The Bologna 2020 Ghent Conference, 18-20 May, 2008- Towards Conclusions from a General Rapporteur Professor Marek Kwiek Center for Public Policy Poznan University, Poznan, Poland firstname.lastname@example.org www.cpp.amu.edu.pl
Overview 1. Setting the Stage 2. Selected Issues from Presentations (and Workshops) (macro-, meso-, and micro-levels) 3. Towards Conclusions and Recommendations
Setting the Stage (1) • The three quotations below to start with, to show the gravity of ongoing, and expected, transformations of HE in Europe: by OECD, EC, and EUA Trends V report. (1) “The University is no longer a quiet place to teach and do scholarly work at a measured pace and contemplate the universe as in centuries past. It is a big, complex, demanding, competitive business,requiring large-scale ongoing investment”, Malcolm Skilbeck, quoted in OECD, On the Edge: Securing a Sustainable Future for HE, 2003.
Setting the Stage (2) • (2) “After remaining a comparatively isolated universe for a very long period, both in relation to society and to the rest of the world, with funding guaranteed and a status protected by respect for their autonomy, European universities have gone through the second half of the 20th-century without really calling into question the role or the nature of what they should be contributing to society” (EC,The Role of Universities in the Europe of Knowledge, 2003, emphasis mine).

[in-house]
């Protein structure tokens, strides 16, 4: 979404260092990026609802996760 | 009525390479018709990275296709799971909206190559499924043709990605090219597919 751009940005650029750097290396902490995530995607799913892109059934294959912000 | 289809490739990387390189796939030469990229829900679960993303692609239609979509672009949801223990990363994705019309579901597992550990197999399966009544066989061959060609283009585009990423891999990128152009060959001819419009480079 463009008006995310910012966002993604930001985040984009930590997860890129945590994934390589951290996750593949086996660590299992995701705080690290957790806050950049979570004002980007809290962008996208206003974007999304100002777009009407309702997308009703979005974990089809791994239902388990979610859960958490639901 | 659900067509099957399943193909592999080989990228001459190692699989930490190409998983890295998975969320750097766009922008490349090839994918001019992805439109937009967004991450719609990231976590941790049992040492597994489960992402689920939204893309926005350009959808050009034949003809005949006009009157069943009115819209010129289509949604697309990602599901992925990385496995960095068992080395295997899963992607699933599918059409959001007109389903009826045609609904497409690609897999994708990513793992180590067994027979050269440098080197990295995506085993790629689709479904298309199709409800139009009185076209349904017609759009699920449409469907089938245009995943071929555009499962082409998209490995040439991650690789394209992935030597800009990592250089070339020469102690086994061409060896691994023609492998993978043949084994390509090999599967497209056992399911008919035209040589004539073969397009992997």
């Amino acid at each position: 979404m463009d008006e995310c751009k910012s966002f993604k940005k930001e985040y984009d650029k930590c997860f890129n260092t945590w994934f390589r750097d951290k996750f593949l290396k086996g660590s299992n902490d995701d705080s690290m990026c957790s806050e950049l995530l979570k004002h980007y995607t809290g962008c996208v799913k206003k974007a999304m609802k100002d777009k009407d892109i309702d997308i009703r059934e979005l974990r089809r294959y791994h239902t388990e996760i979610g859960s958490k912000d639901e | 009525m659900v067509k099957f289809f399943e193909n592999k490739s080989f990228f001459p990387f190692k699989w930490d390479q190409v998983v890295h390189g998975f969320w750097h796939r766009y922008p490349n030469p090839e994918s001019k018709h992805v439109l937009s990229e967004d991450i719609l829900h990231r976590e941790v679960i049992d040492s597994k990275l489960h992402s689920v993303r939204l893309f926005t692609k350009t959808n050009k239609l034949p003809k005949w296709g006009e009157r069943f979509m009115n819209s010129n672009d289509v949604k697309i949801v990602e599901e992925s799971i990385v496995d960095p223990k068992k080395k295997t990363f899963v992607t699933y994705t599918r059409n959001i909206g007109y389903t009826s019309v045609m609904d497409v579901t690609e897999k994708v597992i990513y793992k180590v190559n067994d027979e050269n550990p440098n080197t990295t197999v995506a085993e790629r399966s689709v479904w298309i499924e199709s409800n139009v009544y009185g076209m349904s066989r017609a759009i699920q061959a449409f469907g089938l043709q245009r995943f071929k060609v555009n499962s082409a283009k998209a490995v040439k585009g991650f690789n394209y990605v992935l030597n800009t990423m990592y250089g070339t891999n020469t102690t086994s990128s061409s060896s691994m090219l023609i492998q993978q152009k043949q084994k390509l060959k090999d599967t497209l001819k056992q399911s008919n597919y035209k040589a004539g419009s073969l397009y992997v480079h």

Setting the Stage (3) • (3) “There is an increasing awareness that the most significant legacy of the [Bologna] process will be a change of educational paradigm across the continent. Institutions are slowly moving away from a system of teacher-driven provision, and towards a student-centered concept of higher education. Thus the reforms are laying the foundations for a system adapted to respond to a growing variety of student needs. Institutions and their staff are still at the early stages of realizing the potential of reforms for these purposes (Trends V Report, EUA, 2007, p. 8, emphasis mine).
Issues from Presentations (1) • Two critical concepts emerged in discussions: “diversity” and “balance”. Most possible scenarios for the future are linked to various dimensions of diversity – and there is a strong need to find a good balance of conflicting demands and expectations from HE. • Growing diversity means a much more complex environment for HE. (Diversity = a level of variety in a system; differentiation/diversification = the process in which the diversity of a system increases). • Linking HE to the labor market seems critical, theme emerged several times. Involves the examination of the mismatch (in demand/supply of graduates) and a catalogue of “skill needs” for Europe until 2020.
Issues from Presentations (2) • Bologna Process should not be viewed in isolation from global processes – it is an example of a response to global integration, massification of HE and the accompanying financial resource challenge. Also it should not be viewed in isolation from European societies and economies. • Global “multiple reference points” in viewing HE transformations: Bologna should not be inward-looking; issues shaping EHEA are generated outside of Europe. Danger 1: losing sight of global transformations. Danger 2: to maintain openness in current market- and competition- driven transformations (no “fortress Europe” for other world regions). • Tough times are coming – but change is always tough! Things are going to change fundamentally.